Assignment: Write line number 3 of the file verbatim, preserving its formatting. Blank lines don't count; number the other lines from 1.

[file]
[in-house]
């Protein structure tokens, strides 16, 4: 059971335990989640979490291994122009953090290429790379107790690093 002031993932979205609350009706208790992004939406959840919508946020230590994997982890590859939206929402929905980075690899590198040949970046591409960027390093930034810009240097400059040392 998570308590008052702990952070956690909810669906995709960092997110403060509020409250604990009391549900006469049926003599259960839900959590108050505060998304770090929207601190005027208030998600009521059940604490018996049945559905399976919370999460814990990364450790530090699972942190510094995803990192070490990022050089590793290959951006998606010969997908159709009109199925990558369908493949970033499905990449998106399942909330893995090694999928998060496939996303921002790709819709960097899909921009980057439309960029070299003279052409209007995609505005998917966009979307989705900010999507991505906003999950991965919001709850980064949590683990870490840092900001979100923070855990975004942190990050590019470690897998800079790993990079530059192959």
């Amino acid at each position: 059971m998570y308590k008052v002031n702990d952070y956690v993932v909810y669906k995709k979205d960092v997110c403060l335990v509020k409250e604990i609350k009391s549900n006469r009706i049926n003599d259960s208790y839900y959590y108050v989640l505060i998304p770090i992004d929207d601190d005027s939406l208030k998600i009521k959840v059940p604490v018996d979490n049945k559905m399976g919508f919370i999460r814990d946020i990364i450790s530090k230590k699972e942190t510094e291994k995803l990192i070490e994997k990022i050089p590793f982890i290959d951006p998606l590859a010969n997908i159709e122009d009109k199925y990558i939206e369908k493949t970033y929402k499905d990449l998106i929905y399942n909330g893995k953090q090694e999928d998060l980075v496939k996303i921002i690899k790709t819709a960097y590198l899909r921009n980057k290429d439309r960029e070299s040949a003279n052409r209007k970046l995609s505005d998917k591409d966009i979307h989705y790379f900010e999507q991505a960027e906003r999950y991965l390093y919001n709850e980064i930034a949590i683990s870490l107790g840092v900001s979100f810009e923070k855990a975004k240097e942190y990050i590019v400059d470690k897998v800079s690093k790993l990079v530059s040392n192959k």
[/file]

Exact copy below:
């Amino acid at each position: 059971m998570y308590k008052v002031n702990d952070y956690v993932v909810y669906k995709k979205d960092v997110c403060l335990v509020k409250e604990i609350k009391s549900n006469r009706i049926n003599d259960s208790y839900y959590y108050v989640l505060i998304p770090i992004d929207d601190d005027s939406l208030k998600i009521k959840v059940p604490v018996d979490n049945k559905m399976g919508f919370i999460r814990d946020i990364i450790s530090k230590k699972e942190t510094e291994k995803l990192i070490e994997k990022i050089p590793f982890i290959d951006p998606l590859a010969n997908i159709e122009d009109k199925y990558i939206e369908k493949t970033y929402k499905d990449l998106i929905y399942n909330g893995k953090q090694e999928d998060l980075v496939k996303i921002i690899k790709t819709a960097y590198l899909r921009n980057k290429d439309r960029e070299s040949a003279n052409r209007k970046l995609s505005d998917k591409d966009i979307h989705y790379f900010e999507q991505a960027e906003r999950y991965l390093y919001n709850e980064i930034a949590i683990s870490l107790g840092v900001s979100f810009e923070k855990a975004k240097e942190y990050i590019v400059d470690k897998v800079s690093k790993l990079v530059s040392n192959k």